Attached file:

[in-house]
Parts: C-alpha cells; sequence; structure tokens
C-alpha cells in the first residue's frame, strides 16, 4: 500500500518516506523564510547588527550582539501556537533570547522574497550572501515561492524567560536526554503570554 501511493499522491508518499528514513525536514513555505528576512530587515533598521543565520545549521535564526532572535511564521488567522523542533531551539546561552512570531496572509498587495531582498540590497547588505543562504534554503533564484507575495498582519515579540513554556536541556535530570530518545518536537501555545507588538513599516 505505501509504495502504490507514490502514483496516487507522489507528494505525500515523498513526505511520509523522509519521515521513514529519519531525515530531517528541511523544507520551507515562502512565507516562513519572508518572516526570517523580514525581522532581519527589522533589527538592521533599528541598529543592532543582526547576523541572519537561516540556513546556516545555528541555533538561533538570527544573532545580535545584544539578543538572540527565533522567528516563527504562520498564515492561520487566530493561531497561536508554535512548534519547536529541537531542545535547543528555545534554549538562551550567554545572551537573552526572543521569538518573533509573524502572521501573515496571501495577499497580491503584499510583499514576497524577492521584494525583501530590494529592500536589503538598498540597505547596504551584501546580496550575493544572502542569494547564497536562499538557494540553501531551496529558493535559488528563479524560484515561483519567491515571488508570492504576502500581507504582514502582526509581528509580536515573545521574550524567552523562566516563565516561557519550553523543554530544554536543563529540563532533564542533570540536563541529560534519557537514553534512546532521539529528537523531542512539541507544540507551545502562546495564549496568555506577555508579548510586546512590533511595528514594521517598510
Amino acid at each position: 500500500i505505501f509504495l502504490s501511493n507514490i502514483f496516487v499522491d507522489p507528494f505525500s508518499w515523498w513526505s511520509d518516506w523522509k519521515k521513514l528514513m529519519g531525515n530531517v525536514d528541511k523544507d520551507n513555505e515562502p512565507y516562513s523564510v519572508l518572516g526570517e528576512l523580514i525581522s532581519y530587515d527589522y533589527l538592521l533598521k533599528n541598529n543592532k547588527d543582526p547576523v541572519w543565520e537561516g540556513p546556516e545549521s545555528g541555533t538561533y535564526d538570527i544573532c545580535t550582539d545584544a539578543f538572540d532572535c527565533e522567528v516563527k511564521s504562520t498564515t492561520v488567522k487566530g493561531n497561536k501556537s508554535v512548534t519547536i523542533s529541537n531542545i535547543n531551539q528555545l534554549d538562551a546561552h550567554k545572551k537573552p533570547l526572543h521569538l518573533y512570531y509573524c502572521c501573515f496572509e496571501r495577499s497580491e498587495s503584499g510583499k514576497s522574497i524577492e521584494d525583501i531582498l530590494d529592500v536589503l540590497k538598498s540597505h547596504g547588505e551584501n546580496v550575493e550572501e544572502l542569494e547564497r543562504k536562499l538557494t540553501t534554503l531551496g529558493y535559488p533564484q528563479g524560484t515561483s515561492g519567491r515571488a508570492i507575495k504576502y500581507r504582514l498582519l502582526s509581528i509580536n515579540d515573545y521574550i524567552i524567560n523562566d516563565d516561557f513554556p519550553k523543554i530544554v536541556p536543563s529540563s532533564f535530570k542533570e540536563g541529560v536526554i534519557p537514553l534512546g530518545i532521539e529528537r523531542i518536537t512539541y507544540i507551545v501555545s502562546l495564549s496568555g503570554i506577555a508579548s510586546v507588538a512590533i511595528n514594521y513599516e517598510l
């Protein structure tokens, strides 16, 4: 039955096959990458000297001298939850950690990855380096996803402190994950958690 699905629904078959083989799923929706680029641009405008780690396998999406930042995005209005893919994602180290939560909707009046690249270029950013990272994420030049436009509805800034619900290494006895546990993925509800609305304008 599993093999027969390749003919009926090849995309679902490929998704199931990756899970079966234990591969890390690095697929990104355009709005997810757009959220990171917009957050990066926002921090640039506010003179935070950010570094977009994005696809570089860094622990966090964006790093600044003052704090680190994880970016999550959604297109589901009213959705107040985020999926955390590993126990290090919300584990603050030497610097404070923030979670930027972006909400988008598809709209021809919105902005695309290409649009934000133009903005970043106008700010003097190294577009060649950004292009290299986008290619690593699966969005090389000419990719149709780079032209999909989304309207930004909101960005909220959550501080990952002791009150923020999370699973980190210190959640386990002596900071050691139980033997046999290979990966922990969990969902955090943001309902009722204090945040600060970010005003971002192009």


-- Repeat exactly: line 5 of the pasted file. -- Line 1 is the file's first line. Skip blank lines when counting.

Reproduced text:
């Protein structure tokens, strides 16, 4: 039955096959990458000297001298939850950690990855380096996803402190994950958690 699905629904078959083989799923929706680029641009405008780690396998999406930042995005209005893919994602180290939560909707009046690249270029950013990272994420030049436009509805800034619900290494006895546990993925509800609305304008 599993093999027969390749003919009926090849995309679902490929998704199931990756899970079966234990591969890390690095697929990104355009709005997810757009959220990171917009957050990066926002921090640039506010003179935070950010570094977009994005696809570089860094622990966090964006790093600044003052704090680190994880970016999550959604297109589901009213959705107040985020999926955390590993126990290090919300584990603050030497610097404070923030979670930027972006909400988008598809709209021809919105902005695309290409649009934000133009903005970043106008700010003097190294577009060649950004292009290299986008290619690593699966969005090389000419990719149709780079032209999909989304309207930004909101960005909220959550501080990952002791009150923020999370699973980190210190959640386990002596900071050691139980033997046999290979990966922990969990969902955090943001309902009722204090945040600060970010005003971002192009």